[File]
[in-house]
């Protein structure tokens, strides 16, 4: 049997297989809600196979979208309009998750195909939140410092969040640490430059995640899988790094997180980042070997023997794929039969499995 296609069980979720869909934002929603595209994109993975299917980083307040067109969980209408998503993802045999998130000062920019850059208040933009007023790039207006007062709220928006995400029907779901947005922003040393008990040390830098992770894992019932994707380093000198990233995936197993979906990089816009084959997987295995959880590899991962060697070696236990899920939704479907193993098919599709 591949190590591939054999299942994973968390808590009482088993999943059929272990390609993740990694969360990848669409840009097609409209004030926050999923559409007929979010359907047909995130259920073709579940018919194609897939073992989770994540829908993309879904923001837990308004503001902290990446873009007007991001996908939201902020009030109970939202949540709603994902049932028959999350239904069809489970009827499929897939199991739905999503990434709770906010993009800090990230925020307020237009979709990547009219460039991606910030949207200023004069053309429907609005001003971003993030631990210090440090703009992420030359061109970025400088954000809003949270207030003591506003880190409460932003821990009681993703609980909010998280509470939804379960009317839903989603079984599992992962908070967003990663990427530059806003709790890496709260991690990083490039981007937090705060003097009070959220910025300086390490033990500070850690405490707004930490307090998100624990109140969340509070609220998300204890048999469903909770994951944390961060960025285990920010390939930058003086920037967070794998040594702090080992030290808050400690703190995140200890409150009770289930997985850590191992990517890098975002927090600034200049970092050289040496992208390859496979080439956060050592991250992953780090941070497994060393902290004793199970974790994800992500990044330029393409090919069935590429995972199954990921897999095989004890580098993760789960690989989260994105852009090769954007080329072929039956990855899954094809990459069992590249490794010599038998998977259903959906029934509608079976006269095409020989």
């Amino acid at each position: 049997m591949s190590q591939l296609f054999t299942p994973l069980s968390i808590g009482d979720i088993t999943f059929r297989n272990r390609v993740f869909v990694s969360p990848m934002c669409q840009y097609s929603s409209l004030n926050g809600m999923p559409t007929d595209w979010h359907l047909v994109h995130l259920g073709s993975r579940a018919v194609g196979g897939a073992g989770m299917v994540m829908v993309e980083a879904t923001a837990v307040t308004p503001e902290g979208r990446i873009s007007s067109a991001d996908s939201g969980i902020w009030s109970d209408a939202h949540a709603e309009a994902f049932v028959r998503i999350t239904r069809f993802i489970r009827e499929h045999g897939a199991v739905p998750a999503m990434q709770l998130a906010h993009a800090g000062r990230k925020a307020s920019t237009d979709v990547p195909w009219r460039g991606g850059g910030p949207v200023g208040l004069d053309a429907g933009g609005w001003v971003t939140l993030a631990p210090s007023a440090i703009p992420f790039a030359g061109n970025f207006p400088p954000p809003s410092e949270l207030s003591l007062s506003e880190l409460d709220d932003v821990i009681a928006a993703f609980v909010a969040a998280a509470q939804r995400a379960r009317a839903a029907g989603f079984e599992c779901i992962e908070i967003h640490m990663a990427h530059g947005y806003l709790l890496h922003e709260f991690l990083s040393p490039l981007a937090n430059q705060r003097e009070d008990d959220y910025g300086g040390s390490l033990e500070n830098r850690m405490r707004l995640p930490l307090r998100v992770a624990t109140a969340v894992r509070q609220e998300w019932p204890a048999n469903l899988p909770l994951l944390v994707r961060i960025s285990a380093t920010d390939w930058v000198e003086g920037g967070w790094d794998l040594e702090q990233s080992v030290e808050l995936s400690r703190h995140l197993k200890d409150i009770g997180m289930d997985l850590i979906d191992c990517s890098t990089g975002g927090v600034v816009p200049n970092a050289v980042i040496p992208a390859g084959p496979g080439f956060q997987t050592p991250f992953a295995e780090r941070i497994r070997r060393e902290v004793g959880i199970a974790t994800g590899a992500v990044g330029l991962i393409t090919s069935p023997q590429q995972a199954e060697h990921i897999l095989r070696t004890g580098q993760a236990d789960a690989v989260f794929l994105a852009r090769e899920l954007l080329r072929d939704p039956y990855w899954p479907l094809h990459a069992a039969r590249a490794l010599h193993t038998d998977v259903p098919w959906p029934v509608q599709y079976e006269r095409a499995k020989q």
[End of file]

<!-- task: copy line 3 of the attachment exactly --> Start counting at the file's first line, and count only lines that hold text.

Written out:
């Amino acid at each position: 049997m591949s190590q591939l296609f054999t299942p994973l069980s968390i808590g009482d979720i088993t999943f059929r297989n272990r390609v993740f869909v990694s969360p990848m934002c669409q840009y097609s929603s409209l004030n926050g809600m999923p559409t007929d595209w979010h359907l047909v994109h995130l259920g073709s993975r579940a018919v194609g196979g897939a073992g989770m299917v994540m829908v993309e980083a879904t923001a837990v307040t308004p503001e902290g979208r990446i873009s007007s067109a991001d996908s939201g969980i902020w009030s109970d209408a939202h949540a709603e309009a994902f049932v028959r998503i999350t239904r069809f993802i489970r009827e499929h045999g897939a199991v739905p998750a999503m990434q709770l998130a906010h993009a800090g000062r990230k925020a307020s920019t237009d979709v990547p195909w009219r460039g991606g850059g910030p949207v200023g208040l004069d053309a429907g933009g609005w001003v971003t939140l993030a631990p210090s007023a440090i703009p992420f790039a030359g061109n970025f207006p400088p954000p809003s410092e949270l207030s003591l007062s506003e880190l409460d709220d932003v821990i009681a928006a993703f609980v909010a969040a998280a509470q939804r995400a379960r009317a839903a029907g989603f079984e599992c779901i992962e908070i967003h640490m990663a990427h530059g947005y806003l709790l890496h922003e709260f991690l990083s040393p490039l981007a937090n430059q705060r003097e009070d008990d959220y910025g300086g040390s390490l033990e500070n830098r850690m405490r707004l995640p930490l307090r998100v992770a624990t109140a969340v894992r509070q609220e998300w019932p204890a048999n469903l899988p909770l994951l944390v994707r961060i960025s285990a380093t920010d390939w930058v000198e003086g920037g967070w790094d794998l040594e702090q990233s080992v030290e808050l995936s400690r703190h995140l197993k200890d409150i009770g997180m289930d997985l850590i979906d191992c990517s890098t990089g975002g927090v600034v816009p200049n970092a050289v980042i040496p992208a390859g084959p496979g080439f956060q997987t050592p991250f992953a295995e780090r941070i497994r070997r060393e902290v004793g959880i199970a974790t994800g590899a992500v990044g330029l991962i393409t090919s069935p023997q590429q995972a199954e060697h990921i897999l095989r070696t004890g580098q993760a236990d789960a690989v989260f794929l994105a852009r090769e899920l954007l080329r072929d939704p039956y990855w899954p479907l094809h990459a069992a039969r590249a490794l010599h193993t038998d998977v259903p098919w959906p029934v509608q599709y079976e006269r095409a499995k020989q």